Final Fantasy VII devs recall leaving Nintendo platforms, Square was told to “never come back”
Posted on January 11, 2017 by Brian(@NE_Brian) in General Nintendo, News
Square made a major change with the Final Fantasy series starting with the seventh entry. Whereas previous titles graced Nintendo hardware, Final Fantasy VII only ended up on PlayStation. Since then, Square Enix has kept the main entries off Nintendo platforms.
Earlier this week, Polygon published a massive feature on Final Fantasy VII, which includes interviews with many of the RPG’s developers. At one point, the conversation specifically focused on settling on the PlayStation over the N64. Character programmer Hiroshi Kawai said “you would get nowhere near anything like a Final Fantasy running” on Nintendo hardware, later adding that he heard from the big N to “never come back.”
Former Square president Hisashi Suzuki commented on this subject many years ago. At the time, he claimed Nintendo became frustrated when Square left, but also when when Square later helped convince others (like Enix), to leave as well.
Here’s the full excerpt:
Hironobu Sakaguchi – Politically it was a drastic change and a huge decision, but for me it was more of a natural decision because that was the hardware we needed to make the game.
Jun Iwasaki, Vice president of marketing, Square U.S. – I thought it was the right decision, but yeah, there was a lot of [tension] with Nintendo after.
Tomoyuki Takechi, President and chief executive officer, Square – It was pretty uncomfortable. There were about four to five years where we couldn’t really talk with Nintendo. We didn’t have a friendly relationship with them.
Shinichiro Kajitani, Vice president, Square USA – When we made the decision to go with Sony, for about 10 years we basically weren’t allowed into Nintendo’s offices. From a consumer’s point of view, it was good to have two companies competing with each other because prices wouldn’t rise and it would be better for them. But from a business perspective, our main interest was making sure that Sony won and Nintendo lost, basically, because that would be better for us.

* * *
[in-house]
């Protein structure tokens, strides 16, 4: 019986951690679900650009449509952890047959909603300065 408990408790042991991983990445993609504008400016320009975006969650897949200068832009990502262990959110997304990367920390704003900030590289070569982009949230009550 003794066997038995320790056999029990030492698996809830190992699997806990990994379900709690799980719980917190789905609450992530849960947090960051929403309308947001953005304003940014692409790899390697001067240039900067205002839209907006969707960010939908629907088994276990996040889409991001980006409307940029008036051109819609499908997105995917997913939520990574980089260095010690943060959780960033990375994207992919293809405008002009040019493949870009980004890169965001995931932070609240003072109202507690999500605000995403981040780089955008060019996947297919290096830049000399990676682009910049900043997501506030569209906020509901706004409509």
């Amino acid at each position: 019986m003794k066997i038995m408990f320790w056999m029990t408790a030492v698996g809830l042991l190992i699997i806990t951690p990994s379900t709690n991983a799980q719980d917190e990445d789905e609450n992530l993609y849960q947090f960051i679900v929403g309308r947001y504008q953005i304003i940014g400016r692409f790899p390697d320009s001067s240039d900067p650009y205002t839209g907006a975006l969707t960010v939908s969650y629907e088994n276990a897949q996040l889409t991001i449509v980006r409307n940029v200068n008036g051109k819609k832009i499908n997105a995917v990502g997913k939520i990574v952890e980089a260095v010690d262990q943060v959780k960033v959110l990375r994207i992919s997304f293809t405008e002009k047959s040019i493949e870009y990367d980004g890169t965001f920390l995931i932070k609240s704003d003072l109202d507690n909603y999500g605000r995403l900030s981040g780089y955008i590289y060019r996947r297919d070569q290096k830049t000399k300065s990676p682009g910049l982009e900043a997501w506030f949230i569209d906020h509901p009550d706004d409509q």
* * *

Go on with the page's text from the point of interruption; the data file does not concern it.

George Harrison, Senior vice president, marketing and communications, Nintendo of America (1992-2007) – The period when PlayStation first arrived using CDs rather than cartridges was a tough period for Nintendo with publishers. Nintendo wanted to stay with cartridges to minimize counterfeiting but publishers wanted the extra capacity available on CDs. This was especially true for games like Final Fantasy with rich graphics.
Darren Smith, Project manager/manager, Nintendo of America (1993-2000) – I knew it was important [when Square left], and it certainly was a loss. But for me, it wasn’t such a devastating loss. I knew it was very important for [Nintendo in] Japan. I’m not so sure about the U.S. market. But we knew it was a big deal to have lost it on our system, and knowing that it would make Sony a bigger competitor, it just made the work that much more important.
Hiroshi Kawai, Character programmer, Square Japan – I’ll say this. I’m impressed with what Nintendo [was] able to do with the 64 hardware. Mario, Zelda — their devs must be top notch to be able to do that. But that’s essentially the extent of what you can do with the hardware. And you would get nowhere near anything like a Final Fantasy running on it.
Hironobu Sakaguchi – When we made our decision, the president of Square [Masafumi Miyamoto], our lead programmer [Ken Narita] and I went to a meeting with Yamauchi-san. There is an old cultural tradition where, in Kyoto, someone will welcome you with tea, but you’re not supposed to really drink that tea. It’s just polite to have it there. And Yamauchi-san welcomed us with a very expensive bento meal and beer, and gave us a very nice welcome and basically patted us on the back to say, “I wish you the best.” No bitter feelings or anything.
Hiroshi Kawai, Character programmer, Square Japan – I think [Sakaguchi] is just trying to be politically correct with that one.
Yoshihiro Maruyama, Executive vice president, Square U.S. – I don’t think [anyone from Nintendo gave us a hard time]. They said, “Oh, we don’t need that.” That’s what they said. [Laughs] Their philosophy has always been that Nintendo hardware is for their games, and if a publisher wants to publish, “OK you can do it.” But if you don’t like it, “We don’t want you.”
Hiroshi Kawai, Character programmer, Square Japan – What I heard was Nintendo said, “If you’re leaving us, never come back.”